• minor infringements with fines of up to €500;
  • serious infringements with fines of €501 to €10,000; and
  • very serious infringements with fines of €10,001 to €100,000.
Language requirements

Are there any minimum language requirements for migrants?

In order to renew temporary residence and work authorisation, the foreign national’s integration efforts will be assessed, evidenced through a positive report from the autonomous region of his or her place of residence.

The report will, at the very least, refer to the foreign national’s active involvement in training aimed at knowing and observing the constitutional values of Spain and the EU and learning the official languages of his or her place of residence.

Medical screening

Is medical screening required to obtain immigration permission?

The only medical requirement in applying for a visa will be to submit a health certificate issued in the home country by the healthcare services provider designated by the Spanish diplomatic mission or consulate.

In the event that there is no need to apply for a visa, immigrants may be required upon entry to undergo medical screening by the competent Spanish healthcare services to prove that they do not have any illnesses that may have serious public health repercussions in accordance with the International Health Regulations of 2005.

Secondment

Is there a specific procedure for employees on secondment to a client site in your jurisdiction?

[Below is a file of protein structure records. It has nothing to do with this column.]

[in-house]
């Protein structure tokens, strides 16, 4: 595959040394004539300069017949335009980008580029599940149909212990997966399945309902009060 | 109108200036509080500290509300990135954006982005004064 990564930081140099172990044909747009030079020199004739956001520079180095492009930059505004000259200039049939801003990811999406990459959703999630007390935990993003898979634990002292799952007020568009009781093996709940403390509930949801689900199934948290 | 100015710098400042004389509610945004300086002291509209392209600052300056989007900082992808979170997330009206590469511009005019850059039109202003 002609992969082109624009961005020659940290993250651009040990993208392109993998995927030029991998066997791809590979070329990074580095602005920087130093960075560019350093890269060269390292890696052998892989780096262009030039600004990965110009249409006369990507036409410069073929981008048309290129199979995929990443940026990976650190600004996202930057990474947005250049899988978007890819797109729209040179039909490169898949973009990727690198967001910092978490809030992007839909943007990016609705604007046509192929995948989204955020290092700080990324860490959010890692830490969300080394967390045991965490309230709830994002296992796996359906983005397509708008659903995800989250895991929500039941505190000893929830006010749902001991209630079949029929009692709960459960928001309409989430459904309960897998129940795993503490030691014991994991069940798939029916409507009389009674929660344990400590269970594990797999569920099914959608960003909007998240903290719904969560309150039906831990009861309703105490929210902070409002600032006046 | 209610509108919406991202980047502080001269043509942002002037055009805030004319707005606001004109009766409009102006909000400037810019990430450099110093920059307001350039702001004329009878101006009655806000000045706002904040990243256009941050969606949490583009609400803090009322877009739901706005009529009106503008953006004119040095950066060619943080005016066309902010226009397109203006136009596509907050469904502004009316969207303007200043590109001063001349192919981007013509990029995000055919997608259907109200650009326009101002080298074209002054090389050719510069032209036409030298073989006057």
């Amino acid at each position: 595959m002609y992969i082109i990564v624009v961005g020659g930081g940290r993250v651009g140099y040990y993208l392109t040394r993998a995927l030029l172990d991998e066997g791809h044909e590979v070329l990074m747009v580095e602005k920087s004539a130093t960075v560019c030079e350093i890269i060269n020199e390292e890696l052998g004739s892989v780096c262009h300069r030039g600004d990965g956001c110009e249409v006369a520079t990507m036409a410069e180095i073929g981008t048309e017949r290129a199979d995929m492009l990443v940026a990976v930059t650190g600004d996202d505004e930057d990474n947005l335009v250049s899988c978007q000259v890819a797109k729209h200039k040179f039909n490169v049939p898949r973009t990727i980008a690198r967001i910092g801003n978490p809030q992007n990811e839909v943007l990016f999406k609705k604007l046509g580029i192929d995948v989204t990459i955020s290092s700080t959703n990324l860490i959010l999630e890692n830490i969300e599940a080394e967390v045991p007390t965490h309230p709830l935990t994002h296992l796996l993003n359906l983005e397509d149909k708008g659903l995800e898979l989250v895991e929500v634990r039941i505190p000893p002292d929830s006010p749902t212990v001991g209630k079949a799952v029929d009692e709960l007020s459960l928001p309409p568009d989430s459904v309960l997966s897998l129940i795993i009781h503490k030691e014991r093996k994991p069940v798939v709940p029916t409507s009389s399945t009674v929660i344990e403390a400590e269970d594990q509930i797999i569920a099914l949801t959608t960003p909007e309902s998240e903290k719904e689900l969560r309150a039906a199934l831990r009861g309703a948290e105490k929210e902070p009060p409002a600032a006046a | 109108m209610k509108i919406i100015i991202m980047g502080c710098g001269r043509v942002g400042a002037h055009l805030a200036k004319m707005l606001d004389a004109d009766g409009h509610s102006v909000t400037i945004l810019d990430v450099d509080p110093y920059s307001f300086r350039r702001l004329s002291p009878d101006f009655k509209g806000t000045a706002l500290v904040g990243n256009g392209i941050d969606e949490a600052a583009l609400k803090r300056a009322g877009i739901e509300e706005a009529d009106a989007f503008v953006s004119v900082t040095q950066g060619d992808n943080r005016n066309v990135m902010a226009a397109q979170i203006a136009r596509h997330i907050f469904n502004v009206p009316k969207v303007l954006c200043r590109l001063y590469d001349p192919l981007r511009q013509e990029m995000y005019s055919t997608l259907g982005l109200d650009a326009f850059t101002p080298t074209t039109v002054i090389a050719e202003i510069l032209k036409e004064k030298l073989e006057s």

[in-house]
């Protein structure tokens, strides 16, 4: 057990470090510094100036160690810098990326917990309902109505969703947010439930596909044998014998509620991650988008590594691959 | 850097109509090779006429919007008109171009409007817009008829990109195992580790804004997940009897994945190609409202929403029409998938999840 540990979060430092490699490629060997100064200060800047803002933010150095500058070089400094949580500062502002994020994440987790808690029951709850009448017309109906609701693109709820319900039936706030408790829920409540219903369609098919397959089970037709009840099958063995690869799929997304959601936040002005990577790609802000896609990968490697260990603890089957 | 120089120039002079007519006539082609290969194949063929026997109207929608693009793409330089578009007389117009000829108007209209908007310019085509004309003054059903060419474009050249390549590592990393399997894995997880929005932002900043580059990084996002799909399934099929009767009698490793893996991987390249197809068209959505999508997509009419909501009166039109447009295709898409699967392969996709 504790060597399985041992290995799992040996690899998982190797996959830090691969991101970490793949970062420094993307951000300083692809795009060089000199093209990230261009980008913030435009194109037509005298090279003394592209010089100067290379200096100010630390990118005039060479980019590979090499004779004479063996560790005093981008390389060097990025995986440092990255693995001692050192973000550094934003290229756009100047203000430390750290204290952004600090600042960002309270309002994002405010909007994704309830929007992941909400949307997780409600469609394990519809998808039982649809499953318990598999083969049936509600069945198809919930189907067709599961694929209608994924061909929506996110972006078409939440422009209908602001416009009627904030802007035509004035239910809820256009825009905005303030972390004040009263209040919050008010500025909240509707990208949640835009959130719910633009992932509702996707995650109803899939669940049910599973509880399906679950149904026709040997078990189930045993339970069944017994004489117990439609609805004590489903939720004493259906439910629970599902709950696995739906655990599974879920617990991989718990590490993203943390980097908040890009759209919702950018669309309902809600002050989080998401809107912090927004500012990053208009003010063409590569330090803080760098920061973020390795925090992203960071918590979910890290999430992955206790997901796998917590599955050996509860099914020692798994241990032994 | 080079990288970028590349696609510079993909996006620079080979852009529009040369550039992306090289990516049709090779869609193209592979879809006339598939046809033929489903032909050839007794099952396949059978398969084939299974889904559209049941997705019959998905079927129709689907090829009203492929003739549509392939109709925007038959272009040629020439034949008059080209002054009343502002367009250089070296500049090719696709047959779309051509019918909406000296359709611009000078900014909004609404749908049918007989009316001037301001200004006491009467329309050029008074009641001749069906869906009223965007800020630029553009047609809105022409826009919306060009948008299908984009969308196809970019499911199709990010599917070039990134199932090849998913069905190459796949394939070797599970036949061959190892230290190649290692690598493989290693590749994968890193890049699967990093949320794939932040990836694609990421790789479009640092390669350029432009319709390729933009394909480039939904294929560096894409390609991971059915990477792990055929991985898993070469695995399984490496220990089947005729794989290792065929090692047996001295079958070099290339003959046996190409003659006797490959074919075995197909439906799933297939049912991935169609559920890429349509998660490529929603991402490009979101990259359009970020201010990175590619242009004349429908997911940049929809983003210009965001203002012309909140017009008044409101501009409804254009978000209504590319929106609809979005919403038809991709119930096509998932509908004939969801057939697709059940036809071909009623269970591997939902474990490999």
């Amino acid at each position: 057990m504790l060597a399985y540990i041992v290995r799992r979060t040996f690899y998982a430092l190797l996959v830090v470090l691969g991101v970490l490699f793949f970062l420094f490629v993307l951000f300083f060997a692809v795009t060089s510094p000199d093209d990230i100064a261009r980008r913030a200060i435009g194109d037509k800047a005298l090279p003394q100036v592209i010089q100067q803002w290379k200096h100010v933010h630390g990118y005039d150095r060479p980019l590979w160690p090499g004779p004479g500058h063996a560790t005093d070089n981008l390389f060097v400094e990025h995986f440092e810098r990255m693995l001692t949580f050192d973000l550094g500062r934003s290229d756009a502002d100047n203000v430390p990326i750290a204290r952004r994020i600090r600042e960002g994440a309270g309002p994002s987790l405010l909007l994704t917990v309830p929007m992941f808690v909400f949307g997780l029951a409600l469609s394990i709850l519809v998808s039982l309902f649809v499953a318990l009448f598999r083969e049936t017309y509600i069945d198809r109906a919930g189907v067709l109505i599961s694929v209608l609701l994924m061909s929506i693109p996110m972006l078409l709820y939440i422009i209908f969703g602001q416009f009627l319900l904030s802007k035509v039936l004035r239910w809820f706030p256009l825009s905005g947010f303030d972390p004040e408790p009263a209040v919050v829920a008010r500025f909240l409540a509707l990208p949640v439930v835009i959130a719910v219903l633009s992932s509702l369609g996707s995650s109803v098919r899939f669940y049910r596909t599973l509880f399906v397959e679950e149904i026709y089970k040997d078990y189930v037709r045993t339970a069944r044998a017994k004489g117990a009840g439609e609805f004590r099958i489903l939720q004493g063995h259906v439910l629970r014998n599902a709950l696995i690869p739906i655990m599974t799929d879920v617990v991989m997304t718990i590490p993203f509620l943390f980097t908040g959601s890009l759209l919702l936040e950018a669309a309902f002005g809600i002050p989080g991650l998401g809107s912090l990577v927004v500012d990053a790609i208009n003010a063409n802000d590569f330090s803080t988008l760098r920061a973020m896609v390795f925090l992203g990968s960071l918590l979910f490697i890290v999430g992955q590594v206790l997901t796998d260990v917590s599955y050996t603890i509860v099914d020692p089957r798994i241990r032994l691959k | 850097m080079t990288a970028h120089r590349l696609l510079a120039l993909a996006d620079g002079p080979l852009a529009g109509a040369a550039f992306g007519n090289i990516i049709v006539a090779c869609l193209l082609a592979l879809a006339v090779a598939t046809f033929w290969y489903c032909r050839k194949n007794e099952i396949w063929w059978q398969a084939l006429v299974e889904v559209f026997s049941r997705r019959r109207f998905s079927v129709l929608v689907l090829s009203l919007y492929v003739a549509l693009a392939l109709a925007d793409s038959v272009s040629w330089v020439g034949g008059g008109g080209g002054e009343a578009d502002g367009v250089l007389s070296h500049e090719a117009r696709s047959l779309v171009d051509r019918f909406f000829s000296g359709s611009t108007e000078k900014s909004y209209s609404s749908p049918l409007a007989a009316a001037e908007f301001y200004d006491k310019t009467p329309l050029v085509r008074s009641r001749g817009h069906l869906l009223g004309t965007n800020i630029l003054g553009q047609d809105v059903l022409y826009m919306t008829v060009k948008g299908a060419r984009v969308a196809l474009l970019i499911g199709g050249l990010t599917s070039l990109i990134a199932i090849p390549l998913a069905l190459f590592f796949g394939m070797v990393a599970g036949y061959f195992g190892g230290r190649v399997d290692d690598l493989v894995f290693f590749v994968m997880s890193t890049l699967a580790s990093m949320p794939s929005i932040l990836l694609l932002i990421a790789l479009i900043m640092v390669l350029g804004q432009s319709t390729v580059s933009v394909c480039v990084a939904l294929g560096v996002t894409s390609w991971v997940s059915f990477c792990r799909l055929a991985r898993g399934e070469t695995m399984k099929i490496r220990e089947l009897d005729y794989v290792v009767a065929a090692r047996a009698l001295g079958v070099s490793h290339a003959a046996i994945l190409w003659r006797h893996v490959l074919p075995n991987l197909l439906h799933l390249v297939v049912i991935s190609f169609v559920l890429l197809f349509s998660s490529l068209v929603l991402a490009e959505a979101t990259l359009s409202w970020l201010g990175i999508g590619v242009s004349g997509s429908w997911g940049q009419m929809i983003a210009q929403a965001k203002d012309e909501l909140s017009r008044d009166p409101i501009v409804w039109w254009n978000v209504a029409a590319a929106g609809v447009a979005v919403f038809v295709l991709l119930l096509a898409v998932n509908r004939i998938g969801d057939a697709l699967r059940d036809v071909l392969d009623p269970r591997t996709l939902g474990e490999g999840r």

The current situation remains more or less the same. The only option for this type of assignment is to obtain temporary or transnational work authorisation. Alternatively, an intra-company transfer could be arranged under Law No. 14/2013 requirements.

Update and trends

Key developments of the past year

Are there any emerging trends or hot topics in corporate immigration regulation in your jurisdiction?

Key developments of the past year40 Are there any emerging trends or hot topics in corporate immigration regulation in your jurisdiction?Minimum salary level for highly qualified professionals

In May 2019, the Large Companies Unit published new criteria to interpret Law No. 14/2013. The most significant update is the adoption of minimum salary figures applicable to highly qualified professionals, as discussed in question 20.

Residence permit for students

Holders of student cards are allowed to apply for a residence permit while they search for a job, for up to 12 months, by means of the 17th Additional Provision of Law No. 14/2013. Applications for this permit must be submitted during the 60 days prior to expiry of the student card. In the event that the individual receives a job offer, he or she must apply for the corresponding work permit.

Residence permit under an internship agreement

Foreigners who have obtained a higher education degree in the two years prior to the date of application, or who are carrying out studies leading to a higher education degree in Spain or abroad, may participate in an internship programme by signing an internship agreement or internship contract to improve their knowledge, practice and experience in a professional environment. The duration of such permit is between six months and one year for internship agreements, and up to two years for internship contracts. This permit may be extended once.